And then there were six: Sen. Bill Nelson of Florida on Thursday offered his support for same-sex marriage in a statement to the Tampa Bay Times:
"It is generally accepted in American law and U.S. society today '... that all Men are created equal, that they are endowed by their Creator with certain unalienable Rights, that among these are Life, Liberty and the Pursuit of Happiness.' I believe that. The civil rights and responsibilities for one must pertain to all.
"Thus, to discriminate against one class and not another is wrong for me. If we are endowed by our Creator with rights, then why shouldn't those be attainable by Gays and Lesbians?"
Nelson's announcement makes him the eleventh senator in the past month to reverse their stance on the issue, and represents the 51st in the 100-person chamber to come out in favor of allowing gays and lesbians to wed. With Nelson's reversal, that leaves only six of his current Democratic colleagues in the Senate on the other side of the fence:
- Sen. Joe Manchin of West Virginia. Up for re-election in 2018.
- Sen. Heidi Heitkamp of North Dakota. Up for re-election in 2018.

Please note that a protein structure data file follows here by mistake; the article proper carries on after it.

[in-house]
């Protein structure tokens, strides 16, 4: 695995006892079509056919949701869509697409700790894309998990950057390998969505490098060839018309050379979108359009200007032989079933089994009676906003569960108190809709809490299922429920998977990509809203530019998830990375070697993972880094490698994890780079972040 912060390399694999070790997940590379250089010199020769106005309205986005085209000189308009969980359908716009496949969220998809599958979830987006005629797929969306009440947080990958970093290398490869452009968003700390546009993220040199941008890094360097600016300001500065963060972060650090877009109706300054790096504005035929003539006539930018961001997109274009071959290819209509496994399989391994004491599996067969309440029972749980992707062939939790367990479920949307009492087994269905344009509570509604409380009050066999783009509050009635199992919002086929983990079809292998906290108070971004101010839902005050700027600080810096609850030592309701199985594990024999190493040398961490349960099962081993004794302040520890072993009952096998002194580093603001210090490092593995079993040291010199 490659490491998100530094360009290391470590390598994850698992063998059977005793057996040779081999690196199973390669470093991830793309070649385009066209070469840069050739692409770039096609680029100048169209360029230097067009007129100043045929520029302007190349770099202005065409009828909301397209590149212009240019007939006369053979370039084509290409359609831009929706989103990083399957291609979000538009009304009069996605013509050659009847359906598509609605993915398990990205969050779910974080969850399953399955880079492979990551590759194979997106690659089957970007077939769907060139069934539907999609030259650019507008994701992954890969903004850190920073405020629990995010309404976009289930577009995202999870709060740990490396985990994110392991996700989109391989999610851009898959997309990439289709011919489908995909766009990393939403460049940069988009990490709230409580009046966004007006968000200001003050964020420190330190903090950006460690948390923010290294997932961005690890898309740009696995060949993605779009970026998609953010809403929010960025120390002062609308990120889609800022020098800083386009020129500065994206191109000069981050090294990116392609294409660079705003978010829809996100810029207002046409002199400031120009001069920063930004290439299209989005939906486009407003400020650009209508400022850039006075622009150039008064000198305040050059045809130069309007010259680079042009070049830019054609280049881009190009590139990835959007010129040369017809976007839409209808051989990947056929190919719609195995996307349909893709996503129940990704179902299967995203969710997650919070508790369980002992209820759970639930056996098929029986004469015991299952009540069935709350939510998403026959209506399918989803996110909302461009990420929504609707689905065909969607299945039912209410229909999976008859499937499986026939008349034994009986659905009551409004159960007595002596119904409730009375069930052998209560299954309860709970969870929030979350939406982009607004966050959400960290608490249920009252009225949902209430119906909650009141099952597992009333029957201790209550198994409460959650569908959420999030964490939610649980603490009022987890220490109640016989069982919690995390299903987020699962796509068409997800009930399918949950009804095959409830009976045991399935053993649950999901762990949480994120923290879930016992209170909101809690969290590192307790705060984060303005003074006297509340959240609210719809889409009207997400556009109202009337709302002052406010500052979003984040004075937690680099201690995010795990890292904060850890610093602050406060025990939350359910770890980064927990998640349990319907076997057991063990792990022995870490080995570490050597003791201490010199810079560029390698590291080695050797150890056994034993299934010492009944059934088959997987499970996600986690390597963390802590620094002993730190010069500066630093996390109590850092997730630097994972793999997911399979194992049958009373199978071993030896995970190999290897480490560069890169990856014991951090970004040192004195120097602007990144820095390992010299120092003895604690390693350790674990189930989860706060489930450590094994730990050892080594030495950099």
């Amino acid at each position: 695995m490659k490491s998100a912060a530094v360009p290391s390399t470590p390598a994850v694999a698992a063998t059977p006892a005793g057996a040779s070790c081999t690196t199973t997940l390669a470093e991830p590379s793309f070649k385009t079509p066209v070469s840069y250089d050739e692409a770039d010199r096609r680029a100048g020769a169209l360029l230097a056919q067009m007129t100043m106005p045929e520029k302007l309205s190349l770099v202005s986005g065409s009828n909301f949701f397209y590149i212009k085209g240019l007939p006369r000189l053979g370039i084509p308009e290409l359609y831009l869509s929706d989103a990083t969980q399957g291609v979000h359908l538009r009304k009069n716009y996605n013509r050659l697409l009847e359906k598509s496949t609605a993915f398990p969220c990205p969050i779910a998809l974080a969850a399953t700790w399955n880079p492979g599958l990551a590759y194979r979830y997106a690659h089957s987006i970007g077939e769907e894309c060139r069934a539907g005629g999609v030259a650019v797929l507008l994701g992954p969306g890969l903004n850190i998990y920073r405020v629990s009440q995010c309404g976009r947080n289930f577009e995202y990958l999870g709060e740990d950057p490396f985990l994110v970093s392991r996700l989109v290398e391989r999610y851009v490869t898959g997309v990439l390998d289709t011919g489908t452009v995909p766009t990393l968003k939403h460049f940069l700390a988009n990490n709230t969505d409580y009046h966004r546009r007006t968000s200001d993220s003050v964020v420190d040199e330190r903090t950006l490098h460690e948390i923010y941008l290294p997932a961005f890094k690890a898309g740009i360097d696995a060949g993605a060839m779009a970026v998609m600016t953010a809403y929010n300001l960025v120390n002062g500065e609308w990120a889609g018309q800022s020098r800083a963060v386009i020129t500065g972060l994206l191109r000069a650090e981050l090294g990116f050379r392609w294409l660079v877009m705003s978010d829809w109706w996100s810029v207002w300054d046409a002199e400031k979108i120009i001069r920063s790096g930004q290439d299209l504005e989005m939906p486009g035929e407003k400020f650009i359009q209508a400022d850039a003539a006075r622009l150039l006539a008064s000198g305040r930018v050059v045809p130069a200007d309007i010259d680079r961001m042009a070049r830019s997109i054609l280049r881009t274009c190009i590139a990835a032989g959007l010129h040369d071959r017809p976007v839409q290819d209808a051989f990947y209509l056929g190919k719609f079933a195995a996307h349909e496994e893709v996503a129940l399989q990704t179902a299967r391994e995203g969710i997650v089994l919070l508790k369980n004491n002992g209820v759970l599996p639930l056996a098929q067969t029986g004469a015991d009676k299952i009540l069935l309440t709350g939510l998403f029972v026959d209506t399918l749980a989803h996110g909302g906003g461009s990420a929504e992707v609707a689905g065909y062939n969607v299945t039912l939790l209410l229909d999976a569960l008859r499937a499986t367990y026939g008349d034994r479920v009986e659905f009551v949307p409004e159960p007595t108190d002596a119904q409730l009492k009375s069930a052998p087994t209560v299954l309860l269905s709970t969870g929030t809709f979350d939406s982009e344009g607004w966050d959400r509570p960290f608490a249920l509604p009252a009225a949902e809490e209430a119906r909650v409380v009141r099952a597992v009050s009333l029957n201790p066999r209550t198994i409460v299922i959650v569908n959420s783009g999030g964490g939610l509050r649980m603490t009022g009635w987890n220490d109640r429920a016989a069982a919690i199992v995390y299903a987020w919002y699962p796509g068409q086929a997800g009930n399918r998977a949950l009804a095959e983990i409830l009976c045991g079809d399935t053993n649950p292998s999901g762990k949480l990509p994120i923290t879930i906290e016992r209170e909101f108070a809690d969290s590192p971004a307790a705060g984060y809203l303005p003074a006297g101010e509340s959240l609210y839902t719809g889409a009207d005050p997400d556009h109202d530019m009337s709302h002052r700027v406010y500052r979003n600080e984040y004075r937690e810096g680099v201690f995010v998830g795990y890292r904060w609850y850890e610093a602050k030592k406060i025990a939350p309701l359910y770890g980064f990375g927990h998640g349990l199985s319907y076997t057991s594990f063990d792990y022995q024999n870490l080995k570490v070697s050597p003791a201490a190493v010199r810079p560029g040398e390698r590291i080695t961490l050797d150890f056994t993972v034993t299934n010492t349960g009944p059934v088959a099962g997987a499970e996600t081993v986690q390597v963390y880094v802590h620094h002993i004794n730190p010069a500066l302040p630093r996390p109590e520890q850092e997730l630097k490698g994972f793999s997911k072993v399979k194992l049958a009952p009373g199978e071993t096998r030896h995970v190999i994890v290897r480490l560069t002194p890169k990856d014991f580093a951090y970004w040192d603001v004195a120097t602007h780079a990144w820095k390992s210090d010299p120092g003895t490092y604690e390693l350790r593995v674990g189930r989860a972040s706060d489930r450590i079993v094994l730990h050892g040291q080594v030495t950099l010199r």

- Sen. Joe Donnelly of Indiana. Up for re-election in 2018.
- Sen. Mary Landrieu of Louisiana. Up for re-election in 2014.
- Sen. Mark Pryor of Arkansas. Up for re-election in 2014.
- Sen. Tim Johnson of South Dakota. Won't run for re-election in 2014.
On the other side of the aisle, only Ohio Sen. Rob Portman and Illinois Sen. Mark Kirk have come out in favor of gay marriage. Alaska's Lisa Murkowski, meanwhile, suggested last month that she's still "evolving" on the issue.
TODAY IN SLATE
Ford’s Big Gamble
It’s completely transforming America’s best-selling vehicle.
Should the United States Grant Asylum to Victims of Domestic Violence?
The Apple Watch Will Make Everyone Around You Just a Little Worse Off
This Was the First Object Ever Designed
Don’t Expect Adrian Peterson to Go to Prison
In much of America, beating your kids is perfectly legal.
How the Apple Watch Will Annoy Us
A glowing screen attached to someone else’s wrist is shinier than all but the blingiest jewels.
A Little Bit Softer Now, a Little Bit Softer Now …
The sad, gradual decline of the fade-out in popular music.